The Dronut is a weird cylindrical drone that looks like it should be firing lasers at Jedi in training

Nov 23, 2021

John Aldred

John Aldred is a photographer with over 20 years of experience in the portrait and commercial worlds. He is based in Scotland and has been an early adopter – and occasional beta tester – of almost every digital imaging technology in that time. As well as his creative visual work, John uses 3D printing, electronics and programming to create his own photography and filmmaking tools and consults for a number of brands across the industry.

The Dronut is a weird cylindrical drone that looks like it should be firing lasers at Jedi in training

Nov 23, 2021

John Aldred

John Aldred is a photographer with over 20 years of experience in the portrait and commercial worlds. He is based in Scotland and has been an early adopter – and occasional beta tester – of almost every digital imaging technology in that time. As well as his creative visual work, John uses 3D printing, electronics and programming to create his own photography and filmmaking tools and consults for a number of brands across the industry.

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Drones have become such commonplace things these days that almost all of us either own one or know somebody who does. Most of them have a fairly common form factor. Four or six arms with four or six motors, each with a propeller on top. This one, though, looks like something right out of a Jedi training camp.

This curious-looking drone from Boston-based Cleo Robotics is called the Dronut and it’s the worlds first bi-rotor ducted fan drone. They say it’s the smallest in its class, using their patented thrust vectoring technology. And with no exposed propellers, they say it can “safely fly where no other drone has flown before” (ok, now it’s sounding more like Star Trek than Star Wars).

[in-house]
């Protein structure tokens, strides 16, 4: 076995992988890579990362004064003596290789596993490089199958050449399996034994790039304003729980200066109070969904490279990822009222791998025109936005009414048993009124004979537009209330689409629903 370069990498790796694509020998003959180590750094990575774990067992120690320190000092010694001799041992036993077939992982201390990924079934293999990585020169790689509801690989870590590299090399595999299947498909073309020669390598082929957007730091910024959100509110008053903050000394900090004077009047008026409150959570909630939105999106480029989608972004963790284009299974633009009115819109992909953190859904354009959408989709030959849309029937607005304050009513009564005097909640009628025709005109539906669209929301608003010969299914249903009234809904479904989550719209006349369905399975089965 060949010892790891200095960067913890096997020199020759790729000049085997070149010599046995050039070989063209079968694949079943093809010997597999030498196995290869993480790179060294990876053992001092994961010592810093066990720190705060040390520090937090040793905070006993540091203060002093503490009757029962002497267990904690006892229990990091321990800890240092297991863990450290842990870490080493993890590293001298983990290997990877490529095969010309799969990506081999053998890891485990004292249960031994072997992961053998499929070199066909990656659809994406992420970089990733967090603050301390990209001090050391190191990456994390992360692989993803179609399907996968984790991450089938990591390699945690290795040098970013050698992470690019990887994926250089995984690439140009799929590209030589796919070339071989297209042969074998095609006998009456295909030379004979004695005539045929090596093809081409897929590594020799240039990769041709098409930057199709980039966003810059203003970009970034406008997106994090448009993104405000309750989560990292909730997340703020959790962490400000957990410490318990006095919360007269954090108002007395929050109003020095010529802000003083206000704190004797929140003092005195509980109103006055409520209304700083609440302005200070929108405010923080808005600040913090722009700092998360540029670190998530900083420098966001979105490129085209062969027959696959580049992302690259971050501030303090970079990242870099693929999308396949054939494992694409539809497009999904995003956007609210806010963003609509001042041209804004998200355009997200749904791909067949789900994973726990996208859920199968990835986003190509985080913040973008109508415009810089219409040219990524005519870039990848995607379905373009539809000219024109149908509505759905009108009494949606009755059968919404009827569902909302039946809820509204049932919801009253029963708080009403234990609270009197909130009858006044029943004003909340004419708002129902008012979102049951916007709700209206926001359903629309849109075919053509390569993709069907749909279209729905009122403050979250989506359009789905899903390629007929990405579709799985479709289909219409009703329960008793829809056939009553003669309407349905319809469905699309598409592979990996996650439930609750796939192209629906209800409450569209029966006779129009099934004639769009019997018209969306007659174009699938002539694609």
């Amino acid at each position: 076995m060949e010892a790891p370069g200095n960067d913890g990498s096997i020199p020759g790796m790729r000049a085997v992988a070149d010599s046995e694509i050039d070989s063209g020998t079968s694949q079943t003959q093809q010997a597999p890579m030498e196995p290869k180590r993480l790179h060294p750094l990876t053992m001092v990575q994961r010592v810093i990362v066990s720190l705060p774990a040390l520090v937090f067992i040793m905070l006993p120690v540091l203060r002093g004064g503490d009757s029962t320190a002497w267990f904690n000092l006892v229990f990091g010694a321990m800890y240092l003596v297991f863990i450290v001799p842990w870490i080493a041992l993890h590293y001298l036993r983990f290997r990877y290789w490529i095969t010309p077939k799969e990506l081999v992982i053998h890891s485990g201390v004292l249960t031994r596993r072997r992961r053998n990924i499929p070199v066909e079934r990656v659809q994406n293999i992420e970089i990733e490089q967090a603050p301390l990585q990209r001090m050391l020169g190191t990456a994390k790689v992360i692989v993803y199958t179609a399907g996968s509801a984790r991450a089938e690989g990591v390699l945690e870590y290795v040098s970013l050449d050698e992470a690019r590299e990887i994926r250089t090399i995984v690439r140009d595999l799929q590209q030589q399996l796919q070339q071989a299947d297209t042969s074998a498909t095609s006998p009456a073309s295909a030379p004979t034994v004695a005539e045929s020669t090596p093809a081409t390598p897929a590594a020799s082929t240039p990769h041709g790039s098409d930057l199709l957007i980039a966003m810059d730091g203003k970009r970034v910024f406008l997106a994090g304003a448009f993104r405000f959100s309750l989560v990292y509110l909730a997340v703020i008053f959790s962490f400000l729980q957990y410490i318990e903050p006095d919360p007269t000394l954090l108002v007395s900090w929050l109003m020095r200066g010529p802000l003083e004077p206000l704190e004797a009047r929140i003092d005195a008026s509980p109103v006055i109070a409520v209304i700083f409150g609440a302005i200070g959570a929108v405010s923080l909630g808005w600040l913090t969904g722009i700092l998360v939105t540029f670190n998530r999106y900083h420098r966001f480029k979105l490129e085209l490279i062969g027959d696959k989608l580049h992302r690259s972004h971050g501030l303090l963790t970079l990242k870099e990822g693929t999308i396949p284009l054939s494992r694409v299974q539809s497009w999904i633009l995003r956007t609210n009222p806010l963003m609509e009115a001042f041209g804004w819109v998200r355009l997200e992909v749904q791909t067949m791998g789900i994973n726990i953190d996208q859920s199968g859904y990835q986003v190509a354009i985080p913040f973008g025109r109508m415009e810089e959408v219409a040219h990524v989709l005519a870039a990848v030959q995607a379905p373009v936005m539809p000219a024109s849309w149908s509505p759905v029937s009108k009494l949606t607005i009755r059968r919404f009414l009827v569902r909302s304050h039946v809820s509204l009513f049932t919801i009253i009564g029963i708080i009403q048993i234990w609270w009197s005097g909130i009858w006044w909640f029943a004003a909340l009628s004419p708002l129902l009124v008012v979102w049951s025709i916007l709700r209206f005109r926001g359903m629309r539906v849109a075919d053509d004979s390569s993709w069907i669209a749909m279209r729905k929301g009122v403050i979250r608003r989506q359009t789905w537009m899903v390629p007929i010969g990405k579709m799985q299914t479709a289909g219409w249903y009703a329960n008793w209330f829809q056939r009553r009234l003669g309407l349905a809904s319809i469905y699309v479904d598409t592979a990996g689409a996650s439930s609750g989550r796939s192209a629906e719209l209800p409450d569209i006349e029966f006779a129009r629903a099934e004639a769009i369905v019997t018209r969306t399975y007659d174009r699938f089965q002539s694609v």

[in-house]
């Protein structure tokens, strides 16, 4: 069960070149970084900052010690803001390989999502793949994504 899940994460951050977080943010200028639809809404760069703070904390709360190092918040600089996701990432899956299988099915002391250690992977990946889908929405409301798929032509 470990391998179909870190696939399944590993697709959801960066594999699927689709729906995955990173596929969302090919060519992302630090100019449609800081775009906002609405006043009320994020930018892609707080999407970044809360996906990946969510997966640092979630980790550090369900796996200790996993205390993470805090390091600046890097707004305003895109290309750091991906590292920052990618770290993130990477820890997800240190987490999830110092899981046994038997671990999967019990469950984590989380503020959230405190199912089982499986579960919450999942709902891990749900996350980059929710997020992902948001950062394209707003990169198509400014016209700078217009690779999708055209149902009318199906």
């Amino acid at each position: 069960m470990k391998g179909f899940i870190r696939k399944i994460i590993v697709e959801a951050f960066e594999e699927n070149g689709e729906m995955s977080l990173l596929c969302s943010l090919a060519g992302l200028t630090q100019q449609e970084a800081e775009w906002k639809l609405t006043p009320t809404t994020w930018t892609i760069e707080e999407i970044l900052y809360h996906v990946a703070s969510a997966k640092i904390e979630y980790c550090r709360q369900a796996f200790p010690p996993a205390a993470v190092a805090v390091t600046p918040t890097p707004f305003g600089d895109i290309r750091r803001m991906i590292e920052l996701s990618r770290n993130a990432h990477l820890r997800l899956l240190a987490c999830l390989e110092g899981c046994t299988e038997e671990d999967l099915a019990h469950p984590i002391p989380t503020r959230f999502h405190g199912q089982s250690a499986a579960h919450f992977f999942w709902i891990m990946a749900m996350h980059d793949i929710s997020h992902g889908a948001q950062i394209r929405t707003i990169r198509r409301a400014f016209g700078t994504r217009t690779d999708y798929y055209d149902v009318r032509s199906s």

YouTube video

From looking at the video above, it’s a pretty nippy little drone and as it has no exposed propellers, it seems to be able to safely bounce off walls without any issues. After all, if your propellers can’t hit anything, they’re going to keep spinning and your drone isn’t going to fall out of the sky – at least in theory. These benefits have obviously implications for certain tasks and use cases, which is why up until now, the original Dronut, released in 2020, has been sold only to the military and law enforcement.

The new Dronut X1 is quieter than the original and now also available for consumer use. It’s small enough that it fits in your hand and weighs 425g. Certainly not heavy, by any stretch of the imagination, but over the 250g license-free limit imposed in many countries. It features live streaming, a 4K camera with a global shutter sensor (oh yes!) and navigates using 3D LiDAR and a Snapdragon CPU. So, even though it has collision tolerance, it still has some collision avoidance, too.

The Dronut X1 doesn’t have a massive range, with a transmission distance topping out around 1 kilometre (~0.6 miles), depending on the environment and Cleo Robotics says it can be controlled by an Android device with no training required. But this isn’t exactly a drone designed for flying high in the sky to create cinematic footage (although that global shutter sensor is something that most of us wish that drones designed more towards video capture would have!). It’s more for indoor use, short-range flights, surveying, inspection and recon where safety and a non-reliance on GPS are paramount.

Regardless of your needs, though, it’s a pretty unique drone – in both looks and function. But it’s a technology that you’re really paying for. With a retail price of $9,800, it’s not one for the masses, but for almost $10K, I really would have expected it to fire lasers, too. Ok, I guess it kind of does fire lasers, given that it uses LiDAR for positioning, but not the kind that immediately sprang to my mind when I saw this drone!

https://www.youtube.com/watch?v=enKhkTmB0OQ

[via PetaPixel]

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John Aldred

John Aldred

John Aldred is a photographer with over 20 years of experience in the portrait and commercial worlds. He is based in Scotland and has been an early adopter – and occasional beta tester – of almost every digital imaging technology in that time. As well as his creative visual work, John uses 3D printing, electronics and programming to create his own photography and filmmaking tools and consults for a number of brands across the industry.

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